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America Is Robbing Developing Nations Of Health Workers

by Jimmy Carter

The July 31 USA Today Forum article "U.S. savior: Foreign doctors" is very interesting but presents only one side of a tragic and selfish trend: the active recruitment of extremely scarce health workers from the poorer countries of the world. This is a crisis that The Carter Center faces every day in fighting malaria, lymphatic filariasis, Guinea worm, trachoma, river blindness, and schistosomiasis.

It is now estimated that there is a global shortage of 4 million health care workers, with Great Britain, the United States, and even some of the most generous private foundations rapidly recruiting health specialists who are trained in developing countries.

The number of medical doctors varies widely among nations, with Cuba having a doctor for every 169 citizens, the United States one for every 391 people, and Mozambique 2.6 for every 100,000. At the same time, of course, many of these countries are heavily afflicted by preventable diseases that are no longer known in the rich world.

In a recent article in Foreign Affairs magazine, Laurie Garrett reported that between 1993 and 2002, Ghana lost to foreign recruitment 604 of 871 medical officers trained there, and only 50 doctors remain of the 600 trained in Zambia in the past 40 years. Just 360 of the 1200 doctors trained in Zimbabwe still practice there, while in the large Zimbabwe town of Kadoma eight years ago there was a nurse for every 700 residents but now the ratio is 1:7500. Malawi has 930,000 people with HIV, but in the last five years it has lost 53% of health administrators, 64% of nurses, and 85% of physicians, mostly to wealthy nations and NGOs.

While this "brain drain" continues, foreign assistance for health care has increased four-fold, but these dollars often have strings attached and are "stove-piped" into needy societies for particular diseases, notably HIV/AIDS, tuberculosis, and malaria. These contributions are extremely valuable, but much of the funding is channeled through foreign contractors that sap away a large toll and bypass the local health delivery systems that struggle to deal with more basic medical needs. The top three killers in the poorest countries are maternal death from childbirth, childhood respiratory and intestinal infections, and uncontrolled diarrhea.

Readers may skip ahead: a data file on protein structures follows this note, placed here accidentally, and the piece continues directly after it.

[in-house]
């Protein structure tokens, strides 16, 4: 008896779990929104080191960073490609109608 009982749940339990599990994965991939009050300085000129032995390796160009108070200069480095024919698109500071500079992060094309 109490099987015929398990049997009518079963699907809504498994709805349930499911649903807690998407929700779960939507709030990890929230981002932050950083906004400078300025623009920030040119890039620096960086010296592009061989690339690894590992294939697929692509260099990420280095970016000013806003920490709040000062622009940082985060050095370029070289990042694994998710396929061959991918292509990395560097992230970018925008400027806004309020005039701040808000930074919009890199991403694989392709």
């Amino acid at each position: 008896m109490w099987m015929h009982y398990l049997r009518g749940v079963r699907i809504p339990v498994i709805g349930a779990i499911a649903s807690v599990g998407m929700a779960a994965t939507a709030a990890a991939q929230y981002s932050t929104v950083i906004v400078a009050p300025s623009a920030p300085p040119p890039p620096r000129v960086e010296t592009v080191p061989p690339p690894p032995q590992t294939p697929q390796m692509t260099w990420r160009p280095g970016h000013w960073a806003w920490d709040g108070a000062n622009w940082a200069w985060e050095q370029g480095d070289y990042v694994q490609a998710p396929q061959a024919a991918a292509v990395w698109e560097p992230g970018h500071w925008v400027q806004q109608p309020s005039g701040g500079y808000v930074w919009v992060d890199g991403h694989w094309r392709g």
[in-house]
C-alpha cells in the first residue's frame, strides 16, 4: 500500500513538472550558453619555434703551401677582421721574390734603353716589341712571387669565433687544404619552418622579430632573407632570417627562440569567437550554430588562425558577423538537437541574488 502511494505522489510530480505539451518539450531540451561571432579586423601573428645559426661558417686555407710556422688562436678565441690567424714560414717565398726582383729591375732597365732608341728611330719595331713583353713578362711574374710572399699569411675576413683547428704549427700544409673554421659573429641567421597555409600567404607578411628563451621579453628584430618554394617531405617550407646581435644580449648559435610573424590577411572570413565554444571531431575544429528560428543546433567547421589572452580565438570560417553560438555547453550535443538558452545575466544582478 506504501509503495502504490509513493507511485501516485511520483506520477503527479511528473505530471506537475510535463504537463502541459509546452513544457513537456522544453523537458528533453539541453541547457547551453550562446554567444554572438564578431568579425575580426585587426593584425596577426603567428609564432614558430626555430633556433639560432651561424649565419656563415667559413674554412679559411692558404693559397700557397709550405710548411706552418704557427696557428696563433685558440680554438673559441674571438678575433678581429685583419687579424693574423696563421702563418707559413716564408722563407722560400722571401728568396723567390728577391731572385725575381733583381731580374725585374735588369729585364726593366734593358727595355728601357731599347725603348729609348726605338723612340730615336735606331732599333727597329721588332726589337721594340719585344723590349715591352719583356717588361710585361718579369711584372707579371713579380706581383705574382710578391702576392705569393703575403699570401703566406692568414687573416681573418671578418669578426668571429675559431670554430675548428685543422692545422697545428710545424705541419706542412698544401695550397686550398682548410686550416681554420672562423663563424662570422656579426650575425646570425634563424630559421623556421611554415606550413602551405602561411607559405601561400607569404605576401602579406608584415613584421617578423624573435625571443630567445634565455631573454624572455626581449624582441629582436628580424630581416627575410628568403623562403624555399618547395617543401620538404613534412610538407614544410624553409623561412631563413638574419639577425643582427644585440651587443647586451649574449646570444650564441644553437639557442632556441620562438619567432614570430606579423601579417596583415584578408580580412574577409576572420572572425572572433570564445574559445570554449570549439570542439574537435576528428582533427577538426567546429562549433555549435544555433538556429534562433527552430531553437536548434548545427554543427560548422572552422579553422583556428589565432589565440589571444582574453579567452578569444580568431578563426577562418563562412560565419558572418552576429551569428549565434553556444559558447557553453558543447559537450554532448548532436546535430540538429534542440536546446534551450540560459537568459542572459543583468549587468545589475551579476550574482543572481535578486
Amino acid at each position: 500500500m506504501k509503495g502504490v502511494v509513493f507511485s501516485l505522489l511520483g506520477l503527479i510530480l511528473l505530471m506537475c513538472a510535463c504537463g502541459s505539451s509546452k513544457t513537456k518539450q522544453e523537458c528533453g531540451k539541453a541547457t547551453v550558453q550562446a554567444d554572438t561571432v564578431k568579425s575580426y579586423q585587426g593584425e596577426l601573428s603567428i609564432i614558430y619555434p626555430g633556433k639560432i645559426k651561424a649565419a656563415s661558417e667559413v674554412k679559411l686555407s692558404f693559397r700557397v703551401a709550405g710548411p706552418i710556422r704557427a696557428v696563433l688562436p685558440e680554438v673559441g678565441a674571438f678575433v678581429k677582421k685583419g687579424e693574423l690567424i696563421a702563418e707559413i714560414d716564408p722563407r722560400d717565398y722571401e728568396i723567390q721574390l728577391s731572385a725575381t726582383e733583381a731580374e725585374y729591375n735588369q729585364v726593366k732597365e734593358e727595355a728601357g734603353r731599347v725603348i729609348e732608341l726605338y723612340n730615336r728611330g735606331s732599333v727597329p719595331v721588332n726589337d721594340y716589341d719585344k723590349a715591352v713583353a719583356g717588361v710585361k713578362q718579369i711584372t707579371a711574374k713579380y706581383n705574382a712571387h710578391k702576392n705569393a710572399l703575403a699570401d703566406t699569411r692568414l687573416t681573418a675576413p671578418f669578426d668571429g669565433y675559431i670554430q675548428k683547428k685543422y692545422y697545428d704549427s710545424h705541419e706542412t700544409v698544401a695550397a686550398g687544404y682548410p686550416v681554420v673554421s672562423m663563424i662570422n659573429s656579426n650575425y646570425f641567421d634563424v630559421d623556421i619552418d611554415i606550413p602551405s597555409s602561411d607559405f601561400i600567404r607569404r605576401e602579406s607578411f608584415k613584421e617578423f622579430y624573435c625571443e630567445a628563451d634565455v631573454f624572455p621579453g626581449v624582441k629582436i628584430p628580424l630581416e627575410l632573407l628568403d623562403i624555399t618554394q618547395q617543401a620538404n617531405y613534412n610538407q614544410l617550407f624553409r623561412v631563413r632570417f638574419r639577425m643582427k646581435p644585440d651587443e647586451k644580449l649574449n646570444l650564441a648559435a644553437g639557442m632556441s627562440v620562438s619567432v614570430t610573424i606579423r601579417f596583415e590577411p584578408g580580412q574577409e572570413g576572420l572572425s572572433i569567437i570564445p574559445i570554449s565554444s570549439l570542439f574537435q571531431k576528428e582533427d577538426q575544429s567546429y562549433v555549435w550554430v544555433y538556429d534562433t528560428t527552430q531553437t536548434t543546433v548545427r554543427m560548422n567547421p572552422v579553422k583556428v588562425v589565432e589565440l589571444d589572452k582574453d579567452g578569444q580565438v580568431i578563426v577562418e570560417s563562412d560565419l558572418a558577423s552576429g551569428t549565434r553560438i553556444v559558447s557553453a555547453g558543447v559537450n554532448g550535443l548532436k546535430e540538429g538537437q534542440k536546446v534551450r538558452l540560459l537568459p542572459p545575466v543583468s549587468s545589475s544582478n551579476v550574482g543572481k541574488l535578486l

The result is a startling difference in life expectancy. A girl born in Japan today could expect to live 86 years, 44 years longer than one born in Zimbabwe!

In 2002, the United Kingdom passed legislation that encourages domestic training of health workers and prohibits the recruitment of doctors and nurses in poor countries without approval of the host governments. Instead of addressing this same problem, the U.S. Congress has moved to eliminate all immigration restraints on foreign nurses willing to move here to treat patients, with no consideration to their native country. At the same time, American nursing schools rejected more than 32,000 applicants in 2006 because of limited facilities and teachers. Without some corrective action, the United States is facing a shortage by 2020 of 200,000 physicians and 800,000 nurses.

More recruitment from poorer nations is not the best answer, nor is blocking foreigners from using their talents among wealthy patients, which might border on deprivation of human rights. The obvious solution is to increase the number of American health workers to meet our needs, and to provide assistance for poorer nations to train and retain their own citizens.

This problem is not insurmountable. Partially financed by USAID, The Carter Center has worked closely with the government of Ethiopia to improve its health care system. Our Ethiopian partners have produced professional level texts for 65 health topics and trained more than 700 medical faculty. 7135 health sciences students have graduated from seven regional universities (most of them with new curricula), and more than 20,000 health extension workers have been trained. During the next two years we will bring this total number of health workers to 30,000 (an extension worker for every 2500 people), and by 2010, 5000 health officers with training equivalent to registered nurses or physician assistants.

This global problem requires immediate attention, with rich and poor nations working together.

Jimmy Carter, 39th President of the United States, is founder of the not-for-profit Carter Center, advancing peace and health worldwide.

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